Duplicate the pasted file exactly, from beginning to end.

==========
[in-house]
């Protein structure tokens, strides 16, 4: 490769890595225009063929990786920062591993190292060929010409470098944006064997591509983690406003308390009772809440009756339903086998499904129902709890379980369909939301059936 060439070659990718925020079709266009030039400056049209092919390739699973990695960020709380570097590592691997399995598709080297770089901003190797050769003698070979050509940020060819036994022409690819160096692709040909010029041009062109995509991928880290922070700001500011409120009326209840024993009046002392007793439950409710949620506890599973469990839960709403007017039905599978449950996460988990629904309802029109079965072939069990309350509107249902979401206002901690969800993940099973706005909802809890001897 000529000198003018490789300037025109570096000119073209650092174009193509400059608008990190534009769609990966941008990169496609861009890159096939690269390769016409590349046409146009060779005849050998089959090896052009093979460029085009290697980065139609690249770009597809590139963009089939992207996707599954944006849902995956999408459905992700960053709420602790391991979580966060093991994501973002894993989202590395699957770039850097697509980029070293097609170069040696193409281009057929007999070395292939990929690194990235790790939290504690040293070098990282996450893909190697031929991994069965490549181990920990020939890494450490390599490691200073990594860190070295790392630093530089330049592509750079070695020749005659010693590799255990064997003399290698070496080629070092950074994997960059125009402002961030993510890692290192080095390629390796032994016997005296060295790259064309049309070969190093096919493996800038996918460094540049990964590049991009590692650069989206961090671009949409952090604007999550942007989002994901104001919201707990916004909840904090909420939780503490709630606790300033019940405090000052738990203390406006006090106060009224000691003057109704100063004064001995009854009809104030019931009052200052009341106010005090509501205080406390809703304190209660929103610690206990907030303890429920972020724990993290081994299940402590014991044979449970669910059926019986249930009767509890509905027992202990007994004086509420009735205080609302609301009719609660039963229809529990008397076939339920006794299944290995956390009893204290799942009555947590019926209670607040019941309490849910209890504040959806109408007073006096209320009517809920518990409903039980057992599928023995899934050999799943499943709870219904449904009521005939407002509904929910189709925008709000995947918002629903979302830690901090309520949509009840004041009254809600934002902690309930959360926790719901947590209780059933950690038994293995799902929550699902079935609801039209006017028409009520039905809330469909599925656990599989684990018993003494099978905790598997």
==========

[in-house]
């Protein structure tokens, strides 16, 4: 490769890595225009063929990786920062591993190292060929010409470098944006064997591509983690406003308390009772809440009756339903086998499904129902709890379980369909939301059936 060439070659990718925020079709266009030039400056049209092919390739699973990695960020709380570097590592691997399995598709080297770089901003190797050769003698070979050509940020060819036994022409690819160096692709040909010029041009062109995509991928880290922070700001500011409120009326209840024993009046002392007793439950409710949620506890599973469990839960709403007017039905599978449950996460988990629904309802029109079965072939069990309350509107249902979401206002901690969800993940099973706005909802809890001897 000529000198003018490789300037025109570096000119073209650092174009193509400059608008990190534009769609990966941008990169496609861009890159096939690269390769016409590349046409146009060779005849050998089959090896052009093979460029085009290697980065139609690249770009597809590139963009089939992207996707599954944006849902995956999408459905992700960053709420602790391991979580966060093991994501973002894993989202590395699957770039850097697509980029070293097609170069040696193409281009057929007999070395292939990929690194990235790790939290504690040293070098990282996450893909190697031929991994069965490549181990920990020939890494450490390599490691200073990594860190070295790392630093530089330049592509750079070695020749005659010693590799255990064997003399290698070496080629070092950074994997960059125009402002961030993510890692290192080095390629390796032994016997005296060295790259064309049309070969190093096919493996800038996918460094540049990964590049991009590692650069989206961090671009949409952090604007999550942007989002994901104001919201707990916004909840904090909420939780503490709630606790300033019940405090000052738990203390406006006090106060009224000691003057109704100063004064001995009854009809104030019931009052200052009341106010005090509501205080406390809703304190209660929103610690206990907030303890429920972020724990993290081994299940402590014991044979449970669910059926019986249930009767509890509905027992202990007994004086509420009735205080609302609301009719609660039963229809529990008397076939339920006794299944290995956390009893204290799942009555947590019926209670607040019941309490849910209890504040959806109408007073006096209320009517809920518990409903039980057992599928023995899934050999799943499943709870219904449904009521005939407002509904929910189709925008709000995947918002629903979302830690901090309520949509009840004041009254809600934002902690309930959360926790719901947590209780059933950690038994293995799902929550699902079935609801039209006017028409009520039905809330469909599925656990599989684990018993003494099978905790598997």